"Be Careful What You Wish For ..." The 1996 Elephant Ride

The weather gods smiled, and Elephant riders celebrate


Unfortunately, the weather in Colorado was fine. Daytime highs were in the 70s, and the roads were clear and dry all along the Front Range. The Eighth Annual Elephant Ride -- arguably the kookiest motorcycle event in North America -- was in danger of being boring. Then the weather gods smiled.

The origins of the Elephant Ride are lost in obscurity. Some say it began as an inebriated challenge issued by some BMW riders to a group of Harley riders in a dive bar in Denver. The pachydermic name commemorates Hannibal's crossing of the Alps with war elephants during the Second Punic War (218 B.C.). More likely it was patterned after the "Elefanten Treffen," a wintertime motorcycle/sidecar meet held every winter in Austria, originally a rally for Zundapp enthusiasts who affectionately nicknamed their steeds "Gruene Elefanten" (Green Elephants).

By Dave Tharp, Virtual Museum Curator.

Greg Ray's 1947 Knucklehead
That Morning ...
I think I can get through here
This ain't so hard
The Elephant Ride is a Saturday night sub-freezing camp-out and shenanigans at Grant, Colorado, in the mountains 65 miles southwest of Denver, followed next morning by an attempt to ride 27 miles to Georgetown, over the top of Guanella Pass (11,669').

The previous year's event featured 18 inches of powder snow and a temperature of minus eight degrees Fahrenheit, but the dirt road over the 11,669 foot Guanella Pass was dry this year, and people had been driving over it in Geo Metros.

But February weather in the Central Rockies is notoriously wild. The die-hard fans and participants (who return year after year to challenge the elements) were hoping for the worst.

And an odd group of participants it certainly is. They arrive in little clumps, a few from the Norton club, a handful of BMW enthusiasts, a gaggle of roadracers, some denizens of the Internet, or a group of enduro riders. This is not a mainstream event. These people are looney-tunes. The only uniting theme seems to be the uncontrollable desire to do something silly with motorcycles.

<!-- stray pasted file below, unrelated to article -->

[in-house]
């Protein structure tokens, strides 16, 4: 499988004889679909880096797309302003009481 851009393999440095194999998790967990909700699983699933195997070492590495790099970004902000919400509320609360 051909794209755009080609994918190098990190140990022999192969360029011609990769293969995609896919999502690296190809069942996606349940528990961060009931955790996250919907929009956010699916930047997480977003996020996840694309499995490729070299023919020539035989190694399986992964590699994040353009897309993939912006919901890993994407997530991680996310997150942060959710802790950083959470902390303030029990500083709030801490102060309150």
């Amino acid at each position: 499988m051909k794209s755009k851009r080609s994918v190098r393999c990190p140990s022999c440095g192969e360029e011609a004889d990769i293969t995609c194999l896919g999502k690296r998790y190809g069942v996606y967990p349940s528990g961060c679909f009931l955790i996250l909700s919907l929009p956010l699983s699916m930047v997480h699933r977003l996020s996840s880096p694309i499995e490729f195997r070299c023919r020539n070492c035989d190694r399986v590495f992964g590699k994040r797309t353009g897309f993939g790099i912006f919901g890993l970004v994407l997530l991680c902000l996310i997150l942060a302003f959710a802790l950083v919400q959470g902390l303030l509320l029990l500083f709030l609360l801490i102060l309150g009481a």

When we arrived at 3 PM at Grant, the roadracer group (mounted on dirtbikes of all descriptions) had already set up an oval course on the campsite's pond, and were holding impromptu outlaw ice races. They merrily roosted plumes of slush on each other, crashed into the snow berms, and took a terrible toll of clutch levers. Hundreds of sheet-metal screws driven into the knobbies provided amazingly good traction, and enough speed for some spectacular wipe-outs.

But there wasn't any snow. "The weather report said there was a chance for 1 to 3 inches of snow in the central Rockies on Sunday," said one weather-watcher in an attempt to raise spirits, but the everyone thought the ride would be dry, dusty and dull.

Opinion varies widely on what sort of equipment to use on the Elephant Ride. Bikes included BMW GS's, an excellent Norton Atlas, a scruffy BSA 441 Victor, and dirtbikes ranging from a DT-1 Yamaha to an XR600 Honda. Sidecar rigs, highly favored by those who don't like to fall down so much, were well represented, with a couple of BMW's, a two-wheel-drive Neval (British export version of the Russian Ural), and a pristine '47 Harley Knucklehead rig.

Paul Uhmacht, a perennial Elephant Rider, had ridden his Honda Transalp in from San Franciso, and "Dr. Moto" Gregory Frazier had trailered up a knobby-tired '36 Indian Sport Scout for the event. The red-menace Neval rig had been brought on a trailer by Jack Wells from New Jersey, for its second attempt on Guanella, after toasting its clutch in deep snow the previous year.

After dark, the campout conformed to motorcycle norms all over the world, with bench racing, story telling, and beer. Campsite owner Al Gross offered his large metal garage for a gathering place, complete with the luxury of electricity, and a small propane burner.